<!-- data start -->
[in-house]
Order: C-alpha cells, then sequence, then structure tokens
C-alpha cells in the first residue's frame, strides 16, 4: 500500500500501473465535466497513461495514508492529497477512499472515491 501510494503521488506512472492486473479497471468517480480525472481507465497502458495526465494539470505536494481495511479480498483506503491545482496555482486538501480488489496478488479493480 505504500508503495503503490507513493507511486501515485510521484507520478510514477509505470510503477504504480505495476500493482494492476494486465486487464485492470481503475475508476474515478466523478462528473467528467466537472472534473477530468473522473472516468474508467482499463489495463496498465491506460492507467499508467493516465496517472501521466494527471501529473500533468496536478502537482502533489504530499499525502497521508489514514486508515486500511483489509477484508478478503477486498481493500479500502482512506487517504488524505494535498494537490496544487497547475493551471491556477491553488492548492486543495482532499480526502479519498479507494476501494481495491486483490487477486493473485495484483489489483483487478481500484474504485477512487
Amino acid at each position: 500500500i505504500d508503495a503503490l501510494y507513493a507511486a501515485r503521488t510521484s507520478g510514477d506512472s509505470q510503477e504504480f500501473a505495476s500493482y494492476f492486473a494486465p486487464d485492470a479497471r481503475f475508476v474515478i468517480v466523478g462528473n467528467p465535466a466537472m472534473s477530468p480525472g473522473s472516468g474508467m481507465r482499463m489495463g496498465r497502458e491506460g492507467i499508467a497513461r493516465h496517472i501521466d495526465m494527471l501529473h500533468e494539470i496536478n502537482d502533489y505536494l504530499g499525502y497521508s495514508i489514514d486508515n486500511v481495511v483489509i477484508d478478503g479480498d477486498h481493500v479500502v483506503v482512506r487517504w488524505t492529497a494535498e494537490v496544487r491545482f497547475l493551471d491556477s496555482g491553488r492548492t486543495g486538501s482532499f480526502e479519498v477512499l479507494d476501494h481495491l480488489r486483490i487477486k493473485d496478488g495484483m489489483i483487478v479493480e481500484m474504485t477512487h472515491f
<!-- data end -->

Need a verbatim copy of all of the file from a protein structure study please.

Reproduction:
[in-house]
Order: C-alpha cells, then sequence, then structure tokens
C-alpha cells in the first residue's frame, strides 16, 4: 500500500500501473465535466497513461495514508492529497477512499472515491 501510494503521488506512472492486473479497471468517480480525472481507465497502458495526465494539470505536494481495511479480498483506503491545482496555482486538501480488489496478488479493480 505504500508503495503503490507513493507511486501515485510521484507520478510514477509505470510503477504504480505495476500493482494492476494486465486487464485492470481503475475508476474515478466523478462528473467528467466537472472534473477530468473522473472516468474508467482499463489495463496498465491506460492507467499508467493516465496517472501521466494527471501529473500533468496536478502537482502533489504530499499525502497521508489514514486508515486500511483489509477484508478478503477486498481493500479500502482512506487517504488524505494535498494537490496544487497547475493551471491556477491553488492548492486543495482532499480526502479519498479507494476501494481495491486483490487477486493473485495484483489489483483487478481500484474504485477512487
Amino acid at each position: 500500500i505504500d508503495a503503490l501510494y507513493a507511486a501515485r503521488t510521484s507520478g510514477d506512472s509505470q510503477e504504480f500501473a505495476s500493482y494492476f492486473a494486465p486487464d485492470a479497471r481503475f475508476v474515478i468517480v466523478g462528473n467528467p465535466a466537472m472534473s477530468p480525472g473522473s472516468g474508467m481507465r482499463m489495463g496498465r497502458e491506460g492507467i499508467a497513461r493516465h496517472i501521466d495526465m494527471l501529473h500533468e494539470i496536478n502537482d502533489y505536494l504530499g499525502y497521508s495514508i489514514d486508515n486500511v481495511v483489509i477484508d478478503g479480498d477486498h481493500v479500502v483506503v482512506r487517504w488524505t492529497a494535498e494537490v496544487r491545482f497547475l493551471d491556477s496555482g491553488r492548492t486543495g486538501s482532499f480526502e479519498v477512499l479507494d476501494h481495491l480488489r486483490i487477486k493473485d496478488g495484483m489489483i483487478v479493480e481500484m474504485t477512487h472515491f